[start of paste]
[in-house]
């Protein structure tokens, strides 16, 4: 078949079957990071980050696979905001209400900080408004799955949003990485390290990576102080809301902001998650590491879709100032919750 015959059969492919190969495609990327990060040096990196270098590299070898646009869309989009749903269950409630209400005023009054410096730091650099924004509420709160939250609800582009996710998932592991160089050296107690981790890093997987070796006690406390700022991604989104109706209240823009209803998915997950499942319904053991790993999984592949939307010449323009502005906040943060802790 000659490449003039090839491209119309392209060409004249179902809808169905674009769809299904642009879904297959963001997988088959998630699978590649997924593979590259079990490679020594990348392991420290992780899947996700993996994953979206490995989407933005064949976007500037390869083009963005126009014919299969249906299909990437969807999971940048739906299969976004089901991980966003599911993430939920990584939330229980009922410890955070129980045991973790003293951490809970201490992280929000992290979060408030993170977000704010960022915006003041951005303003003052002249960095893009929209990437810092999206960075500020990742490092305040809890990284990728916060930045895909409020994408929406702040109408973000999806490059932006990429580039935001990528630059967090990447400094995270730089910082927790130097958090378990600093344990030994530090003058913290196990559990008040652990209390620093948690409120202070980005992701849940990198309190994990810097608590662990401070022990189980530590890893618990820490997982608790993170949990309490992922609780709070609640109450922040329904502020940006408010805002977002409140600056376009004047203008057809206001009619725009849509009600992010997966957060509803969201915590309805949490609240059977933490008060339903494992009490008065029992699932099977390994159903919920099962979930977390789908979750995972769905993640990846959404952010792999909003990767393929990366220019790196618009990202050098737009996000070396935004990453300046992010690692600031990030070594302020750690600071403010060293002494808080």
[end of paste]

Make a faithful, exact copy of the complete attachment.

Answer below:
[in-house]
């Protein structure tokens, strides 16, 4: 078949079957990071980050696979905001209400900080408004799955949003990485390290990576102080809301902001998650590491879709100032919750 015959059969492919190969495609990327990060040096990196270098590299070898646009869309989009749903269950409630209400005023009054410096730091650099924004509420709160939250609800582009996710998932592991160089050296107690981790890093997987070796006690406390700022991604989104109706209240823009209803998915997950499942319904053991790993999984592949939307010449323009502005906040943060802790 000659490449003039090839491209119309392209060409004249179902809808169905674009769809299904642009879904297959963001997988088959998630699978590649997924593979590259079990490679020594990348392991420290992780899947996700993996994953979206490995989407933005064949976007500037390869083009963005126009014919299969249906299909990437969807999971940048739906299969976004089901991980966003599911993430939920990584939330229980009922410890955070129980045991973790003293951490809970201490992280929000992290979060408030993170977000704010960022915006003041951005303003003052002249960095893009929209990437810092999206960075500020990742490092305040809890990284990728916060930045895909409020994408929406702040109408973000999806490059932006990429580039935001990528630059967090990447400094995270730089910082927790130097958090378990600093344990030994530090003058913290196990559990008040652990209390620093948690409120202070980005992701849940990198309190994990810097608590662990401070022990189980530590890893618990820490997982608790993170949990309490992922609780709070609640109450922040329904502020940006408010805002977002409140600056376009004047203008057809206001009619725009849509009600992010997966957060509803969201915590309805949490609240059977933490008060339903494992009490008065029992699932099977390994159903919920099962979930977390789908979750995972769905993640990846959404952010792999909003990767393929990366220019790196618009990202050098737009996000070396935004990453300046992010690692600031990030070594302020750690600071403010060293002494808080």